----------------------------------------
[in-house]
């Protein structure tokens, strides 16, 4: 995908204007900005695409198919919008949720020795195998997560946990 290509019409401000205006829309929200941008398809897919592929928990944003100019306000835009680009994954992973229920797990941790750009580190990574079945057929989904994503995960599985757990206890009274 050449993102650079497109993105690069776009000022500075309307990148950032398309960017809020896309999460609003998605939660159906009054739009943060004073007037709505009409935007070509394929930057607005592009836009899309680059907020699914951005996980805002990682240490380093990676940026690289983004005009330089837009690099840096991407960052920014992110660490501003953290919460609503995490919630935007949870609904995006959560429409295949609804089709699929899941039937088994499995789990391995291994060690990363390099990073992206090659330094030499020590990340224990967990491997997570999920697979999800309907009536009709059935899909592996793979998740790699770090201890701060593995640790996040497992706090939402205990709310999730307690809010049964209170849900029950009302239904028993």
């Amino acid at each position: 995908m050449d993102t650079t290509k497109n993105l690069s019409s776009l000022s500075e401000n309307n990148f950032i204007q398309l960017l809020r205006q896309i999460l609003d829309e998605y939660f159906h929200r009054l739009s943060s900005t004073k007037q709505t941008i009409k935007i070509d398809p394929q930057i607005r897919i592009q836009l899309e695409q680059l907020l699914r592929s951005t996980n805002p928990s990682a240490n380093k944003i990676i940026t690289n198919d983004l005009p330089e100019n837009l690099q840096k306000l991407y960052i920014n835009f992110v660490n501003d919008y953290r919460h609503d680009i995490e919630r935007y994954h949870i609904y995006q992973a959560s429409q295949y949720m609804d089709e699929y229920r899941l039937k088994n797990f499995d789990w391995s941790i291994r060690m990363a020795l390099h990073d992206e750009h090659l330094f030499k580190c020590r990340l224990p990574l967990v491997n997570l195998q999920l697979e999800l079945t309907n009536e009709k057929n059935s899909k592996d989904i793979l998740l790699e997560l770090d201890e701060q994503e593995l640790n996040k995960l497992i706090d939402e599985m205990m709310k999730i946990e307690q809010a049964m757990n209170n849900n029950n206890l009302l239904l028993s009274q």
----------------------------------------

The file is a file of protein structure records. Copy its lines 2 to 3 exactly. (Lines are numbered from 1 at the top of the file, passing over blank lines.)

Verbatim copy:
């Protein structure tokens, strides 16, 4: 995908204007900005695409198919919008949720020795195998997560946990 290509019409401000205006829309929200941008398809897919592929928990944003100019306000835009680009994954992973229920797990941790750009580190990574079945057929989904994503995960599985757990206890009274 050449993102650079497109993105690069776009000022500075309307990148950032398309960017809020896309999460609003998605939660159906009054739009943060004073007037709505009409935007070509394929930057607005592009836009899309680059907020699914951005996980805002990682240490380093990676940026690289983004005009330089837009690099840096991407960052920014992110660490501003953290919460609503995490919630935007949870609904995006959560429409295949609804089709699929899941039937088994499995789990391995291994060690990363390099990073992206090659330094030499020590990340224990967990491997997570999920697979999800309907009536009709059935899909592996793979998740790699770090201890701060593995640790996040497992706090939402205990709310999730307690809010049964209170849900029950009302239904028993």
């Amino acid at each position: 995908m050449d993102t650079t290509k497109n993105l690069s019409s776009l000022s500075e401000n309307n990148f950032i204007q398309l960017l809020r205006q896309i999460l609003d829309e998605y939660f159906h929200r009054l739009s943060s900005t004073k007037q709505t941008i009409k935007i070509d398809p394929q930057i607005r897919i592009q836009l899309e695409q680059l907020l699914r592929s951005t996980n805002p928990s990682a240490n380093k944003i990676i940026t690289n198919d983004l005009p330089e100019n837009l690099q840096k306000l991407y960052i920014n835009f992110v660490n501003d919008y953290r919460h609503d680009i995490e919630r935007y994954h949870i609904y995006q992973a959560s429409q295949y949720m609804d089709e699929y229920r899941l039937k088994n797990f499995d789990w391995s941790i291994r060690m990363a020795l390099h990073d992206e750009h090659l330094f030499k580190c020590r990340l224990p990574l967990v491997n997570l195998q999920l697979e999800l079945t309907n009536e009709k057929n059935s899909k592996d989904i793979l998740l790699e997560l770090d201890e701060q994503e593995l640790n996040k995960l497992i706090d939402e599985m205990m709310k999730i946990e307690q809010a049964m757990n209170n849900n029950n206890l009302l239904l028993s009274q």